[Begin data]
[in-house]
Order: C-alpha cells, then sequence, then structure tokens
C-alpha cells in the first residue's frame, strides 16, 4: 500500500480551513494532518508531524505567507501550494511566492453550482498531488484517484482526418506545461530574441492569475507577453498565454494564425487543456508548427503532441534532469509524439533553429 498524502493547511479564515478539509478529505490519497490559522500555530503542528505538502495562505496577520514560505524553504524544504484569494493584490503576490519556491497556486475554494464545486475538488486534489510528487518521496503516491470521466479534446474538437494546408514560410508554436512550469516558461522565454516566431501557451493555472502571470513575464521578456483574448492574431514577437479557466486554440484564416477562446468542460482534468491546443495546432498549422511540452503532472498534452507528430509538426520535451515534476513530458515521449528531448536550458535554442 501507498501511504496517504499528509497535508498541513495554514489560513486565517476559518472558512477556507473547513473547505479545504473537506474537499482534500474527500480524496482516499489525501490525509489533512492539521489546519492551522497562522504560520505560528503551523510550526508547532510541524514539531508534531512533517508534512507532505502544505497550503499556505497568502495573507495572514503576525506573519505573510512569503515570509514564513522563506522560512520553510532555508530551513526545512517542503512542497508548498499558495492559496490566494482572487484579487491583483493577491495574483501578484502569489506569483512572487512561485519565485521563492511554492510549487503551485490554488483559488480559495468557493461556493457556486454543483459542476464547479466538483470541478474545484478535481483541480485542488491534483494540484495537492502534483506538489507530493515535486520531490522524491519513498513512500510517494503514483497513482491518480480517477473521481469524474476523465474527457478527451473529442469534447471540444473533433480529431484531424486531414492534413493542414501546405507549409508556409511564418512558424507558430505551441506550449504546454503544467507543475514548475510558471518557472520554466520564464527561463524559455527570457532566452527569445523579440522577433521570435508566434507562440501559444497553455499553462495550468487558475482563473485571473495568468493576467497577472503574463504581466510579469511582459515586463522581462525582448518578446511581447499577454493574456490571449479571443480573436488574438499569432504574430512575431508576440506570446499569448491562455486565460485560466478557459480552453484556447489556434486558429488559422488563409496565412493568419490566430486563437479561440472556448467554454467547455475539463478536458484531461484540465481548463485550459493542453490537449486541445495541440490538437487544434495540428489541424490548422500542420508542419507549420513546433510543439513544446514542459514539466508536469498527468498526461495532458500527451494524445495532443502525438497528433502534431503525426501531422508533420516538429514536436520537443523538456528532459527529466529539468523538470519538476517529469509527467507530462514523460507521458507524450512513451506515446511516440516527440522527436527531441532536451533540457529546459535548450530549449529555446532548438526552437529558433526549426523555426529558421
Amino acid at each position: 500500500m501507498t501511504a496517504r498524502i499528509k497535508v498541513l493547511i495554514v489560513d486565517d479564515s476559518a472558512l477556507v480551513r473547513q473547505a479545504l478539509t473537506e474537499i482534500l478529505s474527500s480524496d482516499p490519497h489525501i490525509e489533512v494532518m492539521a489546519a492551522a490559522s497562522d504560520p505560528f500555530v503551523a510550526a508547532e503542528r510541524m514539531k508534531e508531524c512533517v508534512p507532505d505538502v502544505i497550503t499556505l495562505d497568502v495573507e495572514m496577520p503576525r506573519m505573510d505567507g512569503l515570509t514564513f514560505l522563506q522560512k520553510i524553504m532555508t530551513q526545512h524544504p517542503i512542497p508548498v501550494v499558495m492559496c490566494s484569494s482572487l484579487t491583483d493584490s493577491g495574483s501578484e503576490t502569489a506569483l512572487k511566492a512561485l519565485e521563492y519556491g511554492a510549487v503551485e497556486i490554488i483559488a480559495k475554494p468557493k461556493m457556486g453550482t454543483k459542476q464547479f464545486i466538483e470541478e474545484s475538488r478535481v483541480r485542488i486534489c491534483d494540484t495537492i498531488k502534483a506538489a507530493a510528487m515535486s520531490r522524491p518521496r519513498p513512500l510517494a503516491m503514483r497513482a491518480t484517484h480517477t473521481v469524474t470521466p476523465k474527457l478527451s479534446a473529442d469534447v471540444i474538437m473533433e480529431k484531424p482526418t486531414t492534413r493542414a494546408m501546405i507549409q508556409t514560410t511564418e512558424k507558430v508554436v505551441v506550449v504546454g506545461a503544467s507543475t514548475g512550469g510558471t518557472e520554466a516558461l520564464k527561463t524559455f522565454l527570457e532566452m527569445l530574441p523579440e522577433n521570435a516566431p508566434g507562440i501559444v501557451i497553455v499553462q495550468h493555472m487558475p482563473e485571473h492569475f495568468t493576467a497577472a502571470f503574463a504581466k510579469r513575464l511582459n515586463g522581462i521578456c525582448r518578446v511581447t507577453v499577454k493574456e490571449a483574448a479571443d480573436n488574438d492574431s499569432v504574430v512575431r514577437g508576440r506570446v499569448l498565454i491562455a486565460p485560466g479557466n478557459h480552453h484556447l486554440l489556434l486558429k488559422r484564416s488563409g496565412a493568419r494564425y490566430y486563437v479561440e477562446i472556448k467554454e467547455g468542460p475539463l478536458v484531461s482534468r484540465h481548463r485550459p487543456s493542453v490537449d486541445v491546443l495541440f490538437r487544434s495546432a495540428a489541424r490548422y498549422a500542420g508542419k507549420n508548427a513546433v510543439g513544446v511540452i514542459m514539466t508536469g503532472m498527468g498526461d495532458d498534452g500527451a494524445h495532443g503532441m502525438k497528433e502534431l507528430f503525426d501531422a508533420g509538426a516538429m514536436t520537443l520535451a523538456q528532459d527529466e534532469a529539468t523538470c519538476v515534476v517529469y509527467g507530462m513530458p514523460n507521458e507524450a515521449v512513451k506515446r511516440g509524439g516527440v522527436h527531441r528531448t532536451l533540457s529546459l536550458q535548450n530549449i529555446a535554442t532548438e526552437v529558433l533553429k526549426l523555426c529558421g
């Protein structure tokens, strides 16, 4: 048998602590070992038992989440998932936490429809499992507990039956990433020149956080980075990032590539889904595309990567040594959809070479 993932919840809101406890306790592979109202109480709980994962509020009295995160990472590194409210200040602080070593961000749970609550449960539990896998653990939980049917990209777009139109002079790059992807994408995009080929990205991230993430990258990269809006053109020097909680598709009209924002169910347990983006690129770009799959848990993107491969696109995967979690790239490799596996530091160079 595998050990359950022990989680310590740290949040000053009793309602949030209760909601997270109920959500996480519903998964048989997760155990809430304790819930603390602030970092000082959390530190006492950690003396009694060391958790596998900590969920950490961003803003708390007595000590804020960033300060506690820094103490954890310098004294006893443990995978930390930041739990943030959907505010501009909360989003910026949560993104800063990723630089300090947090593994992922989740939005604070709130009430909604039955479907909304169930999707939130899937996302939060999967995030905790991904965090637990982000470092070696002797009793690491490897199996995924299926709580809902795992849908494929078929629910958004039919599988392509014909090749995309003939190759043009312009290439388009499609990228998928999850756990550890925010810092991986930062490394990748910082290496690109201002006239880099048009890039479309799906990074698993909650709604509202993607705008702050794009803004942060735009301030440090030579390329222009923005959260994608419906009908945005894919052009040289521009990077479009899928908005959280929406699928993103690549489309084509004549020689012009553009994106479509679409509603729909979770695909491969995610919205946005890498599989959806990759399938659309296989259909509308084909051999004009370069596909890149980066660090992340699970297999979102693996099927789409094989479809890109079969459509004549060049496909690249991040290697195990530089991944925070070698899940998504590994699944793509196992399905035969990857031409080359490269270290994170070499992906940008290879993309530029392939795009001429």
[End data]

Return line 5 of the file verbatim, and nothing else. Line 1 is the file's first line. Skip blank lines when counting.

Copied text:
């Protein structure tokens, strides 16, 4: 048998602590070992038992989440998932936490429809499992507990039956990433020149956080980075990032590539889904595309990567040594959809070479 993932919840809101406890306790592979109202109480709980994962509020009295995160990472590194409210200040602080070593961000749970609550449960539990896998653990939980049917990209777009139109002079790059992807994408995009080929990205991230993430990258990269809006053109020097909680598709009209924002169910347990983006690129770009799959848990993107491969696109995967979690790239490799596996530091160079 595998050990359950022990989680310590740290949040000053009793309602949030209760909601997270109920959500996480519903998964048989997760155990809430304790819930603390602030970092000082959390530190006492950690003396009694060391958790596998900590969920950490961003803003708390007595000590804020960033300060506690820094103490954890310098004294006893443990995978930390930041739990943030959907505010501009909360989003910026949560993104800063990723630089300090947090593994992922989740939005604070709130009430909604039955479907909304169930999707939130899937996302939060999967995030905790991904965090637990982000470092070696002797009793690491490897199996995924299926709580809902795992849908494929078929629910958004039919599988392509014909090749995309003939190759043009312009290439388009499609990228998928999850756990550890925010810092991986930062490394990748910082290496690109201002006239880099048009890039479309799906990074698993909650709604509202993607705008702050794009803004942060735009301030440090030579390329222009923005959260994608419906009908945005894919052009040289521009990077479009899928908005959280929406699928993103690549489309084509004549020689012009553009994106479509679409509603729909979770695909491969995610919205946005890498599989959806990759399938659309296989259909509308084909051999004009370069596909890149980066660090992340699970297999979102693996099927789409094989479809890109079969459509004549060049496909690249991040290697195990530089991944925070070698899940998504590994699944793509196992399905035969990857031409080359490269270290994170070499992906940008290879993309530029392939795009001429």